I spoke to the Managing Director of Miele the Netherlands the other day, during which he shared the interesting challenge of a recent market development: the shift from product thinking towards service thinking. For Miele this challenge is as simple as it is complex. The MD of Miele summarised it thus: “People don’t want laundry machines anymore, people just want clean laundry.”

If you take a few minutes to really grasp the impact of this statement, you’ll start to understand the enormity of the transition that Miele is facing. To explore and be ready for the big change, they’ve now opened up an Experience Center in Amsterdam where you can get a clean laundry subscription. It’s a familiar enough model: some hipster bicycle courier will pick up your laundry in the morning and by the time you return home - exhausted from a hard day's work - you’ll find your clean and ironed clothes on your doorstep. There it is: the shift from owning a laundry machine to always having clean clothes. Simple, but radical.

And this made me think. If you take a closer look you will start to recognise a pattern: similar shifts are appearing everywhere.

It’s simple, but oh-so disruptive

There’s Airbnb for example. That turned the hotel-industry up-side-down. By stating that everybody who owns a room, apartment, loft, windmill or house is also a potential hotelier. The platform makes a reasonably complex request appear simple: marrying the request to spend the night somewhere with a range of available and suitable accommodation in the desired location.

Then there’s Uber. Here, everybody who owns a car could also set themselves up as a taxi. Again the platform makes the deal between requests for a ride and the availability of trustworthy chauffeurs with wheels. It’s simple, but oh-so disruptive.

It doesn’t stop there. The on-demand platforms are part of this bigger movement. Spotify, Netflix, HBO, Hulu. They all understand that people don’t want to own CDs, records or DVDs anymore - they just want to have access to all the films, series, documentaries and music that they can think of, whenever they want it.

Interesting and fascinating.

Many of these rely on a subscription model. The real money value is in the recurring payments people make for which they get access in return. All you can eat models are popping up like mushrooms in the digital landscape.

Another interesting disrupter was the Dollar Shave Club. These guys figured out that men don’t like to spend a lot of money on new razorblades and thus they invented a subscription model where users can get a monthly razor package for only 1 USD. The (financial) success of the Shave Club was all over the news when Unilever bought the company (and its subscribers) for 1 billion US dollars back in 2016.

Platform or plug-in

And since we at smartocto are working for news & media organisations I was wondering what their learnings for this industry should be if you look at all the disruptive innovations mentioned above.

The main product that these organisations are creating is content. Mostly in the form of an online news item, video, radio or tv-programme. They distribute this content via their own apps and websites and hope to attract a loyal and returning audience with that. And the big pink elephant in the room is about the question if all these news-apps and websites, radio shows, podcasts and tv-programmes are powerful and distinguished enough to stand out in the overcrowded landscape?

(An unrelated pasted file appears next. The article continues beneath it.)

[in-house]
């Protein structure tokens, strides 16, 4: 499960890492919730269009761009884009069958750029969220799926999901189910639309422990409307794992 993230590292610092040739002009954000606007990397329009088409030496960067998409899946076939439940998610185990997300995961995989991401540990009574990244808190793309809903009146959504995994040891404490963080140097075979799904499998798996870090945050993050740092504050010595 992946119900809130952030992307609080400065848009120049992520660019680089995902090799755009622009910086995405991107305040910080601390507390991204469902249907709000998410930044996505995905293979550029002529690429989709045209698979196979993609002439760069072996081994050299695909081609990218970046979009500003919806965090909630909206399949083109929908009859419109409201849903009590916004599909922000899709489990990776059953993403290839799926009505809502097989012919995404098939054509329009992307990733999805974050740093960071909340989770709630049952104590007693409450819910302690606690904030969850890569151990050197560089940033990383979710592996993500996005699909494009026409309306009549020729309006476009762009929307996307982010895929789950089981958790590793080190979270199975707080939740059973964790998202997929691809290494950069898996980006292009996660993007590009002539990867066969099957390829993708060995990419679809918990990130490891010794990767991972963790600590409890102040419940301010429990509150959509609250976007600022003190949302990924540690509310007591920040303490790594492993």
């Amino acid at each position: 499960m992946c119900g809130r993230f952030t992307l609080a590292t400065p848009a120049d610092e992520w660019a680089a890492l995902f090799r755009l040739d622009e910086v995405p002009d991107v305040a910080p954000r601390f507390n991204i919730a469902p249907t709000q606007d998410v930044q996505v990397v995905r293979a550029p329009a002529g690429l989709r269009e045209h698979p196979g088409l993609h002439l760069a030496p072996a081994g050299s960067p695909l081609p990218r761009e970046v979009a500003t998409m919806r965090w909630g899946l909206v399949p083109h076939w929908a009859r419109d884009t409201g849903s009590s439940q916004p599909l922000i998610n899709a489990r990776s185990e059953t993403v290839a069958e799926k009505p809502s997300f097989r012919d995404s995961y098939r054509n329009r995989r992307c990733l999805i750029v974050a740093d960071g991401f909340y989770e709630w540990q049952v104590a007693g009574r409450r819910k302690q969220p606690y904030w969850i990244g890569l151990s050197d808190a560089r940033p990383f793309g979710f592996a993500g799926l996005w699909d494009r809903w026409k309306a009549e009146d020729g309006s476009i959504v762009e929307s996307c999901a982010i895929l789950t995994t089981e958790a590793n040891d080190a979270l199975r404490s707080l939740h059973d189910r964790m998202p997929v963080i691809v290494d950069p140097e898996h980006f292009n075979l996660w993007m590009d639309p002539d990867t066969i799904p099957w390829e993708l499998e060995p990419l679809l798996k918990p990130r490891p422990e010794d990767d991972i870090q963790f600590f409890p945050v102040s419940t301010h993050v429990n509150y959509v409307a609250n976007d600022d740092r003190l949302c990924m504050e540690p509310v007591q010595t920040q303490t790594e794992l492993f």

Am I strong enough to stand out in the crowded and competitive digital market?

The million dollar question is: are you the platform or the plug in?

And precisely this question is dominating the content market at the moment.

For example the NPO (the national broadcaster in the Netherlands) is considering sharing their series and movies with Netflix and their podcasts with Spotify, although they have a large and well known platform of their own. They recognise that joining the global market leaders is probably a more sustainable strategy than investing in their own platform and not being able to compete with the technology and the UX standards these platforms impose. They consider it to become a plugin in the dominant platforms. And this does not stand on itself. There are multiple examples around.

And once you’ve opened your eyes for this development you’ll recognise it sooner in the market. And if you’re in the news industry yourself it’s always smart to ask yourself this confronting question as well: Am I strong enough to stand out in the crowded and competitive digital market or can I benefit from joining platforms as a plugin?

Subscription model

Back to the disruptive Dollar Shave Club. The product itself was not disruptive. On the contrary. Shaving is as old as the beard itself. The disruption was the cheap subscription model. Man (or their partner) massively subscribed to the model and that was the true disrupter. All of a sudden Dollar Shave Club not only earned 12 USD per year (recurring) but also they owned all the info about their clients (name, age, address) and thus had plenty of opportunity and targeted marketing efforts to upsell and invest in making them more loyal. Unilever who recognised the power of this model decided to buy the Shave Club - also to learn from their (content) marketing strategy and the subscription model. It’s actually from product to service again.

And my question to the news & media industry is: what’s your Dollar Shave Club solution? Is it the platform and plugin dilemma or is it the subscription disruption?

Or is it time for something new?

So, here’s something to think about… If Uber states that everyone with a car can be a cab, what about this one: everybody with a smartphone can be a reporter!